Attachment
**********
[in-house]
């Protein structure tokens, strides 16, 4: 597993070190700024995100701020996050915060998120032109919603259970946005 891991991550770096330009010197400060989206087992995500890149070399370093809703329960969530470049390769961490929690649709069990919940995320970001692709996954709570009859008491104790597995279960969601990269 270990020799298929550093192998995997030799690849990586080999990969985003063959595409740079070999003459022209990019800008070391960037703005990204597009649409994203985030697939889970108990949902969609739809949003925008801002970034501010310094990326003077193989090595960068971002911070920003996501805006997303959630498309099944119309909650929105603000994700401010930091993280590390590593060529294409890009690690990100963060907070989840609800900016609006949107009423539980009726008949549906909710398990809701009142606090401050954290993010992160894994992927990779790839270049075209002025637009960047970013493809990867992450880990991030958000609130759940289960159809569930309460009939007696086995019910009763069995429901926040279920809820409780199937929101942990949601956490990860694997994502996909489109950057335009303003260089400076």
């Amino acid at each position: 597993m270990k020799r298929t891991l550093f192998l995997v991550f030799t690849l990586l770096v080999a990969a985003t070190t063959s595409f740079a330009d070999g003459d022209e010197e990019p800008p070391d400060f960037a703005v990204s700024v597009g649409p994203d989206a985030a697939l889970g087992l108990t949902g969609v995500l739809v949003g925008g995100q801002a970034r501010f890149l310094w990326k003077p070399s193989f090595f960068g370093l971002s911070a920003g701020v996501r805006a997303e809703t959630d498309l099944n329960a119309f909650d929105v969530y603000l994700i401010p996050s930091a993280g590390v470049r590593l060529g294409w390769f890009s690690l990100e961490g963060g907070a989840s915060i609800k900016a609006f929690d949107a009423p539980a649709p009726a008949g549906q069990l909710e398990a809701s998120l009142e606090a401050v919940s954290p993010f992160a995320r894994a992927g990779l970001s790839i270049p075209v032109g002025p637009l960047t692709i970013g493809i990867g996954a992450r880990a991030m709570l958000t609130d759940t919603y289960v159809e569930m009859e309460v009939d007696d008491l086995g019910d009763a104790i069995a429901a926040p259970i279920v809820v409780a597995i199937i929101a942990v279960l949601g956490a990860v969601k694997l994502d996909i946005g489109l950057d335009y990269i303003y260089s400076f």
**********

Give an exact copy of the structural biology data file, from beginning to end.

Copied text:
[in-house]
């Protein structure tokens, strides 16, 4: 597993070190700024995100701020996050915060998120032109919603259970946005 891991991550770096330009010197400060989206087992995500890149070399370093809703329960969530470049390769961490929690649709069990919940995320970001692709996954709570009859008491104790597995279960969601990269 270990020799298929550093192998995997030799690849990586080999990969985003063959595409740079070999003459022209990019800008070391960037703005990204597009649409994203985030697939889970108990949902969609739809949003925008801002970034501010310094990326003077193989090595960068971002911070920003996501805006997303959630498309099944119309909650929105603000994700401010930091993280590390590593060529294409890009690690990100963060907070989840609800900016609006949107009423539980009726008949549906909710398990809701009142606090401050954290993010992160894994992927990779790839270049075209002025637009960047970013493809990867992450880990991030958000609130759940289960159809569930309460009939007696086995019910009763069995429901926040279920809820409780199937929101942990949601956490990860694997994502996909489109950057335009303003260089400076």
């Amino acid at each position: 597993m270990k020799r298929t891991l550093f192998l995997v991550f030799t690849l990586l770096v080999a990969a985003t070190t063959s595409f740079a330009d070999g003459d022209e010197e990019p800008p070391d400060f960037a703005v990204s700024v597009g649409p994203d989206a985030a697939l889970g087992l108990t949902g969609v995500l739809v949003g925008g995100q801002a970034r501010f890149l310094w990326k003077p070399s193989f090595f960068g370093l971002s911070a920003g701020v996501r805006a997303e809703t959630d498309l099944n329960a119309f909650d929105v969530y603000l994700i401010p996050s930091a993280g590390v470049r590593l060529g294409w390769f890009s690690l990100e961490g963060g907070a989840s915060i609800k900016a609006f929690d949107a009423p539980a649709p009726a008949g549906q069990l909710e398990a809701s998120l009142e606090a401050v919940s954290p993010f992160a995320r894994a992927g990779l970001s790839i270049p075209v032109g002025p637009l960047t692709i970013g493809i990867g996954a992450r880990a991030m709570l958000t609130d759940t919603y289960v159809e569930m009859e309460v009939d007696d008491l086995g019910d009763a104790i069995a429901a926040p259970i279920v809820v409780a597995i199937i929101a942990v279960l949601g956490a990860v969601k694997l994502d996909i946005g489109l950057d335009y990269i303003y260089s400076f």